Performance of a point of care test for detecting IgM and IgG antibodies against SARS-CoV-2 and seroprevalence in blood donors and health care workers in Panama
Carolina de la Guardia,
Patricia L Fernandez,
Carlos M Restrepo,
Maria B Carreira,
Gilberto A. Eskildsen,
Sandra Lopez Verges,
Fernando Diaz Subia,
COVID-19 SEROLOGY COLLABORATOR GROUP
Posted 25 Sep 2020
medRxiv DOI: 10.1101/2020.09.25.20201459
Posted 25 Sep 2020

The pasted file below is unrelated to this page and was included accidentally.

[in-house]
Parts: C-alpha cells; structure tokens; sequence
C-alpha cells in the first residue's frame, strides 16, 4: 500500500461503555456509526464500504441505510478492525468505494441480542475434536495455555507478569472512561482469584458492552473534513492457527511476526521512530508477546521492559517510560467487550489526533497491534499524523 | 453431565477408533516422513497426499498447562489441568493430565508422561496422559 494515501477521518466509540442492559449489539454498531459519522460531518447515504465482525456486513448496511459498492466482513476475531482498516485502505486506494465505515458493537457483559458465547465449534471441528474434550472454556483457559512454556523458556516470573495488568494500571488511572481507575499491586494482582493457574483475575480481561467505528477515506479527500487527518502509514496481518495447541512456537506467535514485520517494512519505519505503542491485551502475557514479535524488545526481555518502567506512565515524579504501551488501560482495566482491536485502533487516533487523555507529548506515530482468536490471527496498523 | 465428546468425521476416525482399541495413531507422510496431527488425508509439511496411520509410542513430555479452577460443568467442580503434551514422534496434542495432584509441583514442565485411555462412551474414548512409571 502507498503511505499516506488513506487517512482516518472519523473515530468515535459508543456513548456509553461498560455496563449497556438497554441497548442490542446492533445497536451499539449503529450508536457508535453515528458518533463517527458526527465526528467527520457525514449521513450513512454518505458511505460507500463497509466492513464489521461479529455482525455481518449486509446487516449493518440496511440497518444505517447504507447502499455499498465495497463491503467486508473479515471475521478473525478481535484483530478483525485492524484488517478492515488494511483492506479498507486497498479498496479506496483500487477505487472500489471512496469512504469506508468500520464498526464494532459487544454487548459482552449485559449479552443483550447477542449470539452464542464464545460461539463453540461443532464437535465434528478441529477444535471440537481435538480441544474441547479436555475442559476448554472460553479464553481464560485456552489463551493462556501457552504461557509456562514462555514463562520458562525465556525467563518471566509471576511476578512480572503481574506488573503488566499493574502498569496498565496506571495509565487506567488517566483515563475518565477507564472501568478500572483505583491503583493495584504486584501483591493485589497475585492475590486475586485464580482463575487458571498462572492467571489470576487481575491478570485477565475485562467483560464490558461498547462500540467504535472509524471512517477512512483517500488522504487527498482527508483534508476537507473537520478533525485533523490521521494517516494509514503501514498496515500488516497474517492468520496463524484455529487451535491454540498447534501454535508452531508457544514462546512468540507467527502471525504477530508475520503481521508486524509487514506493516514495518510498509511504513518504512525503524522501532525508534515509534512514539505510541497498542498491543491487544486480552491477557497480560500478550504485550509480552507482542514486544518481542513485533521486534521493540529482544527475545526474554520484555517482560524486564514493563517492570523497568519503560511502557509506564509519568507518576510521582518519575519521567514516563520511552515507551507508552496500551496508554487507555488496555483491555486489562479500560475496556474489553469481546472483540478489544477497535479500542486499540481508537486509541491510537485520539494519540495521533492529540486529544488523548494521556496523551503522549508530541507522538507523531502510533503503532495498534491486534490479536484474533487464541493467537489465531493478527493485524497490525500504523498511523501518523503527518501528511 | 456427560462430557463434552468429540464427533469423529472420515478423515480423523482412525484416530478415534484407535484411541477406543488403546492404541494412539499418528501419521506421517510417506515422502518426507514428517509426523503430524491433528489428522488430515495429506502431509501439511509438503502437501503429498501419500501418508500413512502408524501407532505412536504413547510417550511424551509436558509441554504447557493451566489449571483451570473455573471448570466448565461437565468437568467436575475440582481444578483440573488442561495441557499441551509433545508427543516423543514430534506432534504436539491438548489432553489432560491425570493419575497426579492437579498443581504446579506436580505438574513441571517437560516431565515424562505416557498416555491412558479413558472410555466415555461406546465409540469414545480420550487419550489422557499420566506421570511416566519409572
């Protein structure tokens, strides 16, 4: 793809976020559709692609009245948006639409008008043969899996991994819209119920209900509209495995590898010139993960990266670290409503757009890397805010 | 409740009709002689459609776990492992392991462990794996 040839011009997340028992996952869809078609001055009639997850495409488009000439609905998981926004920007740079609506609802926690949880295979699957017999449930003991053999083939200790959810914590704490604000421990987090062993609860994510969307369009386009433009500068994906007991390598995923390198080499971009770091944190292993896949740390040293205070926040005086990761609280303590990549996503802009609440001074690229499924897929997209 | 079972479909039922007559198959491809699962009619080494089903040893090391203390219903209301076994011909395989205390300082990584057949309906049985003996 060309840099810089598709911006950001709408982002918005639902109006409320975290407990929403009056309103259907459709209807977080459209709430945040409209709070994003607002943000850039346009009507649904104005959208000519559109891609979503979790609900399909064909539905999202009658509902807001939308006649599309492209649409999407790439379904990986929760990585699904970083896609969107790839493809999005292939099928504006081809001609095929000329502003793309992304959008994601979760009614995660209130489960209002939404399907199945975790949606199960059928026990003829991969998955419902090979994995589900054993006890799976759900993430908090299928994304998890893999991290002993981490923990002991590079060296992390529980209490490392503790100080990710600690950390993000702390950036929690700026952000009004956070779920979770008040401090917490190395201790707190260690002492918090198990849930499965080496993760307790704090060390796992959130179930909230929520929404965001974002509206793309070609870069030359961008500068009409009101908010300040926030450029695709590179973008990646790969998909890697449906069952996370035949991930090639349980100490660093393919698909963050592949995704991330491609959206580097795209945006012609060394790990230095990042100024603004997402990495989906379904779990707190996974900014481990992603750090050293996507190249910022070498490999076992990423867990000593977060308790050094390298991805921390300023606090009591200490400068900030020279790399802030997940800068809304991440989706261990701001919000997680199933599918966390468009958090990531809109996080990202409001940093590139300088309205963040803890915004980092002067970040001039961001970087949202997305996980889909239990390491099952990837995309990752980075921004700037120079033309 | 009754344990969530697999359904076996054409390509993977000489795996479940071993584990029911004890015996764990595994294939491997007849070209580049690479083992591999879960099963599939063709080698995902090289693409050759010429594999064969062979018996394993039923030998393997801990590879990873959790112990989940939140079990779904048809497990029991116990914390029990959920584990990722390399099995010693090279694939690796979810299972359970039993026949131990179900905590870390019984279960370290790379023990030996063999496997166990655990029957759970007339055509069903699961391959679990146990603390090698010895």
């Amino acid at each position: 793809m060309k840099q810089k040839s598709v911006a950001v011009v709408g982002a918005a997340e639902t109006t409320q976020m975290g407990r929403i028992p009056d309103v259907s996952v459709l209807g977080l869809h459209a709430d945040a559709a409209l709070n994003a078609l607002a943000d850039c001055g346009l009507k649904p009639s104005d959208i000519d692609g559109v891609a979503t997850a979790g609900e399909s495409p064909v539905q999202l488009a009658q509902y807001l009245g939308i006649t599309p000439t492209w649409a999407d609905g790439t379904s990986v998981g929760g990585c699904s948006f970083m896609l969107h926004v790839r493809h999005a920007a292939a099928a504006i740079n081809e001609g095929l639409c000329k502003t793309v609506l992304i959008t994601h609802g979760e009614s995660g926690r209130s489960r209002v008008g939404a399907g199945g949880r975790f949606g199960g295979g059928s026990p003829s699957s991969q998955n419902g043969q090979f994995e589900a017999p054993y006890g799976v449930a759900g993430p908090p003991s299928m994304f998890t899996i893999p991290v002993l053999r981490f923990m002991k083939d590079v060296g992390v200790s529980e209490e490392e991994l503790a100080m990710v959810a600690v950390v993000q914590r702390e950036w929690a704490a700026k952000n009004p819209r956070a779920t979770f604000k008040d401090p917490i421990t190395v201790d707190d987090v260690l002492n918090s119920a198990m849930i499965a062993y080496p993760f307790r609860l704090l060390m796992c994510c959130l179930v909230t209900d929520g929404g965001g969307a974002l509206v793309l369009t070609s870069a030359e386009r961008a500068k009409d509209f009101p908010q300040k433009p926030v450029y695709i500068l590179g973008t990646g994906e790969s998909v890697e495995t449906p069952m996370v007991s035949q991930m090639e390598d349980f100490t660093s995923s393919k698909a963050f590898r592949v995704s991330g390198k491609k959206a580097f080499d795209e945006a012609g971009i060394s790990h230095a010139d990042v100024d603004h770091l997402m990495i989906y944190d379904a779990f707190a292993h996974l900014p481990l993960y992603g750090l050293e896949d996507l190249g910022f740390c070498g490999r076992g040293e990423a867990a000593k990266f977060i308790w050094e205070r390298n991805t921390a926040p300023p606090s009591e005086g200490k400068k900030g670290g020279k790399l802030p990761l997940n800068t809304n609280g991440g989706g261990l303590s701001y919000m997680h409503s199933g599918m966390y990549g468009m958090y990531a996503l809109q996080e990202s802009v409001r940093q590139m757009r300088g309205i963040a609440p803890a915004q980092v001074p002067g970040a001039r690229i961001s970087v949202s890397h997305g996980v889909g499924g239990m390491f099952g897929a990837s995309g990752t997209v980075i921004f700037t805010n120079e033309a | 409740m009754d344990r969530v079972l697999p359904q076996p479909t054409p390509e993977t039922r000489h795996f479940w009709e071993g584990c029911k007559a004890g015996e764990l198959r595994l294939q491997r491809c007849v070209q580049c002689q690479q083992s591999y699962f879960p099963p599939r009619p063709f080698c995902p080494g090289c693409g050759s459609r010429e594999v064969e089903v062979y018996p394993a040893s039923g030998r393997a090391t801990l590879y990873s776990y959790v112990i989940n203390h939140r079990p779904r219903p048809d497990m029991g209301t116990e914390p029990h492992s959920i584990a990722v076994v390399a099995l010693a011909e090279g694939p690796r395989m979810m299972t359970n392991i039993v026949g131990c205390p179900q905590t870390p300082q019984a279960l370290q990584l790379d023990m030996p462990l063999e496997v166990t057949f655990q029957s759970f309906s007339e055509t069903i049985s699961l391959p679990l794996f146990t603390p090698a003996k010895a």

Novel severe acute respiratory syndrome coronavirus 2 (SARS-CoV-2) is the etiologic agent of the ongoing coronavirus disease 2019 (COVID-19) pandemic, which has reached 28 million cases worldwide in eight months. The serological detection of antibodies against the virus will play a pivotal role in complementing molecular tests to improve diagnostic accuracy, contact tracing, vaccine efficacy testing and seroprevalence surveillance. Here, we aimed first to evaluate a lateral flow assay ability to identify specific IgM and IgG antibodies against SARS-CoV-2 and second, to report the seroprevalence of these antibodies among health care workers and healthy volunteer blood donors in Panama. We recruited study participants between April 30th and July 7th, 2020. For the test validation and performance evaluation, we analyzed serum samples from participants with clinical symptoms and confirmed positive RT-PCR for SARS-CoV-2, and a set of pre-pandemic serum samples. We used two by two table analysis to determine the test sensitivity and specificity as well as the kappa agreement value with a 95% confidence interval. Then, we used the lateral flow assay to determine seroprevalence among serum samples from COVID-19 patients, potentially exposed health care workers, and healthy volunteer donors. Our results show this assay reached a positive percent agreement of 97.2% (95% CI 84.2-100.0%) for detecting both IgM and IgG. The assay showed a kappa of 0.898 (95%CI 0.811- 0.985) and 0.918 (95% CI 0.839-0.997) for IgM and IgG, respectively. The evaluation of serum samples from hospitalized COVID-19 patients indicates a correlation between test sensitivity and the number of days since symptom onset; the highest positive percent agreement (87% (95% CI 67.0-96.3%)) was observed at 15 days post-symptom onset. We found an overall antibody seroprevalence of 11.6% (95% CI 8.5-15.8%) among both health care workers and healthy blood donors. Our findings suggest this lateral flow assay could contribute significantly to implementing seroprevalence testing in locations with active community transmission of SARS-CoV-2.
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